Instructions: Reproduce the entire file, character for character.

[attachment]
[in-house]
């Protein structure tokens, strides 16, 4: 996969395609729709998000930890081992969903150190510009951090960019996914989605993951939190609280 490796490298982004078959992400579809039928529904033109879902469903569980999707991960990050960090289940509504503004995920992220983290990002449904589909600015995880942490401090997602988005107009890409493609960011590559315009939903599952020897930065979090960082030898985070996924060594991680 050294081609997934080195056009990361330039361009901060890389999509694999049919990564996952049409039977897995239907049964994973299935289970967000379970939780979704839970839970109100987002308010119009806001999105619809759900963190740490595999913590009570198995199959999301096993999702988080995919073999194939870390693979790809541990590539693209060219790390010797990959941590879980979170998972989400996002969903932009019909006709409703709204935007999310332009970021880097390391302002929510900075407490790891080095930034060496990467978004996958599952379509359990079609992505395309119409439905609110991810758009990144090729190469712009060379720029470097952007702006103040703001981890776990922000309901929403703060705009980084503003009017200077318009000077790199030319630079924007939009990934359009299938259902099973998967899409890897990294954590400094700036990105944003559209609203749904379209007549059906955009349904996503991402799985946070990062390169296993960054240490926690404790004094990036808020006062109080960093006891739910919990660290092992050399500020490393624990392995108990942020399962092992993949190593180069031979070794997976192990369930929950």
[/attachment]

[in-house]
């Protein structure tokens, strides 16, 4: 996969395609729709998000930890081992969903150190510009951090960019996914989605993951939190609280 490796490298982004078959992400579809039928529904033109879902469903569980999707991960990050960090289940509504503004995920992220983290990002449904589909600015995880942490401090997602988005107009890409493609960011590559315009939903599952020897930065979090960082030898985070996924060594991680 050294081609997934080195056009990361330039361009901060890389999509694999049919990564996952049409039977897995239907049964994973299935289970967000379970939780979704839970839970109100987002308010119009806001999105619809759900963190740490595999913590009570198995199959999301096993999702988080995919073999194939870390693979790809541990590539693209060219790390010797990959941590879980979170998972989400996002969903932009019909006709409703709204935007999310332009970021880097390391302002929510900075407490790891080095930034060496990467978004996958599952379509359990079609992505395309119409439905609110991810758009990144090729190469712009060379720029470097952007702006103040703001981890776990922000309901929403703060705009980084503003009017200077318009000077790199030319630079924007939009990934359009299938259902099973998967899409890897990294954590400094700036990105944003559209609203749904379209007549059906955009349904996503991402799985946070990062390169296993960054240490926690404790004094990036808020006062109080960093006891739910919990660290092992050399500020490393624990392995108990942020399962092992993949190593180069031979070794997976192990369930929950």